Welcome back friends to the second half of today's Economic Update. I want to pick up with another story about Tyson Foods. We were just talking about them before the break. And this time, I want to talk about Tyson Foods as a corporation in the meat business. In this country, one of the largest producers of meat in the United States. Because even though we can't see the books, the private secrets they keep from us, and asking us as always to believe whatever they tell us about what those books contain, and what the numbers mean, they are required to publish some numbers by the United States government. We don't - the government doesn't - get access to their books, but they have to report something. So I'm now relying on what Tyson itself reports about its business in what I'm about to tell you.

Okay, first of all, Tyson as a corporation produces meat under a vast variety of labels. I'm now going to read them off to you, because I suspect most of you have encountered Tyson Foods, even if you're not aware of it. Besides using their own name, which they do sometimes, they are also the producers of: Jimmy Dean products, Hillshire Farm products, Ballpark products, Wright products, Aidell’s Sausage products, IBP (which I believe was once Iowa Beef Processors), and State Fair. All of those brands are Tyson Foods. And they have had to report on the increase in prices they charge for meats of various kinds over the last year. And by last year, I mean the second quarter of 2021 to where we are now, the second quarter of 2022. A one-year period. And I know all of you have in your mind, or at least I hope you do, the recent government report that we are running an inflation in this country. The government tells us in the neighborhood of 8.3% a year increase in prices. Now let me tell you what has happened to the meat that I'm assuming many of you eat. Beef prices over the year from Tyson up 23.8%. Prepared meat products up 15.9%. Chicken products up 14.4%. Pork up 10.8%. In other words, meat products have an inflation way above as much as three times the rate that inflation we are told is generally happening. And food is not something people can do without. So they have to buy food. Now, no doubt, prices like these mean that the shift is underway in America. The shift that you could describe as “leaving hamburger, and joining hamburger helper.” Hamburger helper, for those of you who don't know, is mostly grain. And that's what poor people eat around the world, grain with a maybe smattering of fish or meat to give the grain a flavor.

But of course in this country, we won't call it what it is. We'll call it vegetarian, or vegan, or healthy, or anything other than facing that one of its causes, whatever your genuine health and beliefs are, one of its causes is trade-out economics, which is what we talk about here and what needs to be understood. And let me drive home one more thing about Tyson's meat prices. How did Tyson do over the last year? In other words, was it profitable to raise those prices? Or were they merely raising prices, as folks like them enjoy telling us, because their costs went up? You know, what they pay their workers, or what they buy in the way of feed for animals or whatever else their expenses are. Well, on behalf of Tyson, let me be happy to inform you that over the last year, when all those prices were raised that I described to you, Tyson's profits rose from an annual 476 million dollars in the year before this last one, and then 829 [million dollars] in this last year from the second quarter of 2021 to the second quarter of 2022. That's an increase of profits of 74%. You know what that means: they didn't raise their prices that way because their costs went up. Had that happened, their profits wouldn't have gone up. Their profit zoomed up 74% in one year because they were jacking up their prices to make their profits bigger. The rest is the kind of bs they can get away with, because as private enterprises they don't have to show us. And yet the few numbers they are required to report like these give away the bottom line. And the bottom line is: don't believe the folks who want you to believe that rising prices is something imposed on the business, even if there were some truth to it. It's something imposed by one employer on another because they're the ones who set all the prices anyway.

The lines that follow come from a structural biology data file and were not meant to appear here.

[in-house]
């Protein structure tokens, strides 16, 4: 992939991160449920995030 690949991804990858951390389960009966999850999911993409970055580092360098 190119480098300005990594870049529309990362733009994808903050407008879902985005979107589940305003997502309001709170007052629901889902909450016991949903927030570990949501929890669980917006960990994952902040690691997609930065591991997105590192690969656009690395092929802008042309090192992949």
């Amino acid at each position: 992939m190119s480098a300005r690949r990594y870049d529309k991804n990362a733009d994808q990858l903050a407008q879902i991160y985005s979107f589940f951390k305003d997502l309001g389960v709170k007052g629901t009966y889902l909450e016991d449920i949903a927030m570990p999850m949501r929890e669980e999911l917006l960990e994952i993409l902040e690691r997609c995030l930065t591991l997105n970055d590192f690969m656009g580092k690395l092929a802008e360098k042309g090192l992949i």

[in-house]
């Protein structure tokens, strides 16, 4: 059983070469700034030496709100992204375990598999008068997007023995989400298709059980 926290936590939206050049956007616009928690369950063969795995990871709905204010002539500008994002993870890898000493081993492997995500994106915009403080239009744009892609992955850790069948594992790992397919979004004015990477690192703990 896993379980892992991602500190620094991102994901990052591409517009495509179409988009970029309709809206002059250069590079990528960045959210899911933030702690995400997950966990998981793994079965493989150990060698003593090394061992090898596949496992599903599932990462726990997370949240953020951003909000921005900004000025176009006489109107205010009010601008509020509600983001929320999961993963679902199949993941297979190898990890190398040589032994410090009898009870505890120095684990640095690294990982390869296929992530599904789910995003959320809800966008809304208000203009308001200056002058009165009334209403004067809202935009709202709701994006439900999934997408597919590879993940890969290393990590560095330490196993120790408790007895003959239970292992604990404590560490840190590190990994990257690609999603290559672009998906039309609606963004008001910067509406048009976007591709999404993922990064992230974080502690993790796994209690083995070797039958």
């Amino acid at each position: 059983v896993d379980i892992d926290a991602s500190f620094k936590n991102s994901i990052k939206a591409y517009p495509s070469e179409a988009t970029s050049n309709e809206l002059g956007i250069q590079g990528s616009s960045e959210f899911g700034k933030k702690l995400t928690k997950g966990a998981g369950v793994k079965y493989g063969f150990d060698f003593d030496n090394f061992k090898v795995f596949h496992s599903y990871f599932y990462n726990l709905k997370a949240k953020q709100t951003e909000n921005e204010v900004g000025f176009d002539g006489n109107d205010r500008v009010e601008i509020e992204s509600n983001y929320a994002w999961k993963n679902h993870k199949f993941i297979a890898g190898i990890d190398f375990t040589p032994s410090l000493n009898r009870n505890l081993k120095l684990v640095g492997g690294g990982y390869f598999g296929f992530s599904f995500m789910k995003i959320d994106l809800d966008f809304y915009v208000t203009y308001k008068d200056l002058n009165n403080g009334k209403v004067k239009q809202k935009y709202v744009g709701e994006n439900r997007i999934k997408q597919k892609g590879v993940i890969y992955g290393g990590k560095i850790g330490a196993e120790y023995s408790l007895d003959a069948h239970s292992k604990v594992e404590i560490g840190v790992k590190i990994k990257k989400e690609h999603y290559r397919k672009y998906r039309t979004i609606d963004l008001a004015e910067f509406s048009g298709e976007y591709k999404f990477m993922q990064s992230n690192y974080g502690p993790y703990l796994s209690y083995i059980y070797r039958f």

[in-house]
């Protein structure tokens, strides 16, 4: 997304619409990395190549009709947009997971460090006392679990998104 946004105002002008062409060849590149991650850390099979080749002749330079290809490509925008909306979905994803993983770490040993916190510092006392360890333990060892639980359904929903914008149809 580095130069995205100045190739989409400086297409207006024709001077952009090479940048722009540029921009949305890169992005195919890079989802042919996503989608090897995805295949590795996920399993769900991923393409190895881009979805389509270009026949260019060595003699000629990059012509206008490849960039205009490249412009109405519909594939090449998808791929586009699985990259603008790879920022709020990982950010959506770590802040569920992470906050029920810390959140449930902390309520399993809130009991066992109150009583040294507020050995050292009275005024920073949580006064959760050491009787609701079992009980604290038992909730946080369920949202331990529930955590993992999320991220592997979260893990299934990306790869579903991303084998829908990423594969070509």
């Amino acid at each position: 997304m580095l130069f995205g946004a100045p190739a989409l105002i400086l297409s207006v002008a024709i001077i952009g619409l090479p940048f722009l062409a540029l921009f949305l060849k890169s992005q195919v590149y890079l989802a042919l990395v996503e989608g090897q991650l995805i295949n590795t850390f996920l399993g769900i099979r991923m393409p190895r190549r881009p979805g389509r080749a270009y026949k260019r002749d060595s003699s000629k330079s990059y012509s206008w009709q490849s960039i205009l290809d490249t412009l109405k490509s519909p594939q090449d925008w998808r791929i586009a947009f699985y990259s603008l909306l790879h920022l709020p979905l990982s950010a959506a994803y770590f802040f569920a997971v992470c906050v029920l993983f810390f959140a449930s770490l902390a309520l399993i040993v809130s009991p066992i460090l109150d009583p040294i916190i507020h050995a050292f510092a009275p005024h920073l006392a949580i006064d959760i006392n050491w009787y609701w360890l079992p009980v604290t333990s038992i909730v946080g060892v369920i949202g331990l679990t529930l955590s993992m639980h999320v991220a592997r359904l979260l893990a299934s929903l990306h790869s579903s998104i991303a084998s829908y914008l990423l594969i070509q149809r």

And final footnote on this: the government has also given us what the rate of increase of wages is in the first three months of this year, January, February, and March. And if you assume that it'll continue at that over the rest of the year, we're talking about a wage increase of 4%. While the cost of your beef is going up 24%. It's not only that they're not close, it's that the American people are being trained to leave the standard of living they once had, a standard of living full of meat. And I'm not arguing for or against meat as your diet, but whatever you had before, you're shifting to cheaper food now. And that's going to have all kinds of effects that these producers are not responsible for and do not care about.